Proving that an insurance company failed to act in the utmost of good faith is not as easy as it sounds. Many cry “bad faith” without fully understanding what it means or how to prove it. Winning a “bad faith” lawsuit is difficult anywhere, especially in Indiana. A recent hail damage Order1 ruling that no bad faith occurred should be read by those with hail damage cases, and especially those with property insurance claims in Indiana.

The judge got to the bottom line in the first paragraph of the Order:

To sue an insurance company for bad faith in Indiana, an insured must prove that the insurer had knowledge that there was no legitimate basis for denying liability. Here, a condominium complex’s roofs were purportedly damaged by hail, and the complex and its insurer could not agree on the repair estimate. The insured, North Shore Co-Owners’ Association, Inc. (‘North Shore’), bought suit against the insurer, Nationwide Mutual Insurance Co. (‘Nationwide’), for breach of contract and bad faith; a declaratory judgment request was later added that mirrors the same issues as in their breach of contract claim. The insurer moved for partial summary judgment on the bad faith and declaratory judgment counts. Because Nationwide has shown a legitimate basis for denying liability, and because the declaratory judgment count is redundant of the breach of contract count that will likely be resolved at trial, we grant the partial motion for summary judgment, dismissing both the bad faith and declaratory judgment claims.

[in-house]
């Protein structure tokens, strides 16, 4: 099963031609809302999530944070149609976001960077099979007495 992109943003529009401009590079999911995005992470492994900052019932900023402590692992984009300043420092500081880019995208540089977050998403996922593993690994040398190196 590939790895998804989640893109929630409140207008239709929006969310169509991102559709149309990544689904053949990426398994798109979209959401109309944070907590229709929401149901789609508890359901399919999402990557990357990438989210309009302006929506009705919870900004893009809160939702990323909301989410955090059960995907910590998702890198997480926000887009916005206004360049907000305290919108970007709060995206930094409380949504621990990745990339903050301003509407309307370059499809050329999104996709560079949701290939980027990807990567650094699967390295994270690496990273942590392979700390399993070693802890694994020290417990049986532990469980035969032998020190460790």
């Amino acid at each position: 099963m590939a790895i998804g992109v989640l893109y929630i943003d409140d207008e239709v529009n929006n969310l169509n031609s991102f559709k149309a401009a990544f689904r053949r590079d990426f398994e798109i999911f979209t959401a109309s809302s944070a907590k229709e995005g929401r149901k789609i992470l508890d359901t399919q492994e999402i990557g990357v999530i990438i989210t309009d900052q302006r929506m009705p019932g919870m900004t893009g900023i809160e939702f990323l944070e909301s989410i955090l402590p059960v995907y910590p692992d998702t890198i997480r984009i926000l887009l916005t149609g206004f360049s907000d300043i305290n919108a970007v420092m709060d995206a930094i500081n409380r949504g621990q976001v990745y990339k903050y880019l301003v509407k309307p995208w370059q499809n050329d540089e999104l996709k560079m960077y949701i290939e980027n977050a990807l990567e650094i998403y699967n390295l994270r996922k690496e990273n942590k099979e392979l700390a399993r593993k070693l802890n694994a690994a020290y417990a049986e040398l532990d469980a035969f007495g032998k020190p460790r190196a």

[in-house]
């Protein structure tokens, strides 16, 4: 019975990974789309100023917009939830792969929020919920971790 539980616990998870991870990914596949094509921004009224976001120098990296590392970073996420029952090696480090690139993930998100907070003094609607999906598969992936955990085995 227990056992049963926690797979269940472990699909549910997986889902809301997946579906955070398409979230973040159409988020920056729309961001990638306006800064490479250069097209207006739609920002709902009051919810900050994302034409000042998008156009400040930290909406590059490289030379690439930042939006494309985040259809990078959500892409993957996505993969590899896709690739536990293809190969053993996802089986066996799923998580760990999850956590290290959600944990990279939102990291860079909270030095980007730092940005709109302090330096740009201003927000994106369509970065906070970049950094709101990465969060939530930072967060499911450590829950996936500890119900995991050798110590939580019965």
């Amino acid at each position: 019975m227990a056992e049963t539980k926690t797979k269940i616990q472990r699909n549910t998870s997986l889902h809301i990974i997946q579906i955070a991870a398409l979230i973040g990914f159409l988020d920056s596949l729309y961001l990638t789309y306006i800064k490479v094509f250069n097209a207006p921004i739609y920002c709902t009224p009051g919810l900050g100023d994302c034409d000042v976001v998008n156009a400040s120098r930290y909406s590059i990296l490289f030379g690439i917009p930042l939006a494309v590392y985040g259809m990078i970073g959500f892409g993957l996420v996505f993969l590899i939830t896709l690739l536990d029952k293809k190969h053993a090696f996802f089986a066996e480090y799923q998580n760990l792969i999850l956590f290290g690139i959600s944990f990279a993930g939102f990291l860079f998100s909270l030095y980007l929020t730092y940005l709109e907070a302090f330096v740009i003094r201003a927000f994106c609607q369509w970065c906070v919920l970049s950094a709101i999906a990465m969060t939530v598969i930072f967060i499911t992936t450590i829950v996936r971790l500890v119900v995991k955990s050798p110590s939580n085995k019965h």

The court recited Indiana law regarding good faith as follows:

Under Indiana law, insurers are required to deal in good faith with their insureds.” Winding Ridge v. State Farm Fire & Casualty Co., 942 F.3d 824, 833 (7th Cir. 2019) (‘Winding Ridge II’); see also Monroe Guaranteed Ins. Co. v. Magwerks Corp., 829 N.E.2d 968, 977 (Ind. 2005). This obligation includes refraining from ‘(1) making an unfounded refusal to pay policy proceeds; (2) causing an unfounded delay in making payment; (3) deceiving the insured; and (4) exercising any unfair advantage to pressure an insured into a settlement of his claim.’ Erie Ins. Co., v. Hickman, 622 N.E.2d 515, 519 (Ind. 1993). But this ‘does not create a new cause of action every time an insurer erroneously denies a claim.’ Winding Ridge II, 942 F.3d at 520. It has ‘long been the rule in Indiana’ that ‘insurance companies may, in good faith, dispute claims.’ Hickman, 622 N.E.2d at 520. Thus, in order to prove bad faith, the plaintiff must establish by clear and convincing evidence that ‘the insurer had knowledge that there was no legitimate basis for denying liability.’ Freidline v. Shelby Ins. Co., 774 N.E.2d 37, 40 (Ind. 2002). Plaintiffs are also required to prove an insurer’s ‘conscious wrongdoing’ or ‘culpable mental state.’ Winding Ridge II, 942 F.3d at 833. ‘This is a high burden of proof.’ Id. (citing Inman v. State Farm Mut. Auto. Ins. Co., 981 N.E.2d 1202, 1207 (Ind. 2012)).

The last element regarding “conscious wrongdoing” or a “culpable mental state” invites insurance adjusters to delay and deny claims with an easy excuse of mere negligence or studied blundering. While I do not make the laws, insurance companies teach their adjusters that they fail to act in good faith without having to have some evil mind while doing so. The word “bad” is something easier to say than “failed to act in good faith cause of action.” A minority of the courts have mistakenly added this “evil mind” requirement which is not found in the training manuals of insurance company adjusters. I am not certain where it came from in Indiana jurisprudence.

In this case, the policyholder tried to prove the “regular cast of experts” hired by the insurer were biased. The case should be studied for what is needed on this allegation. Mere repeated retention is not going to win the case proving bias: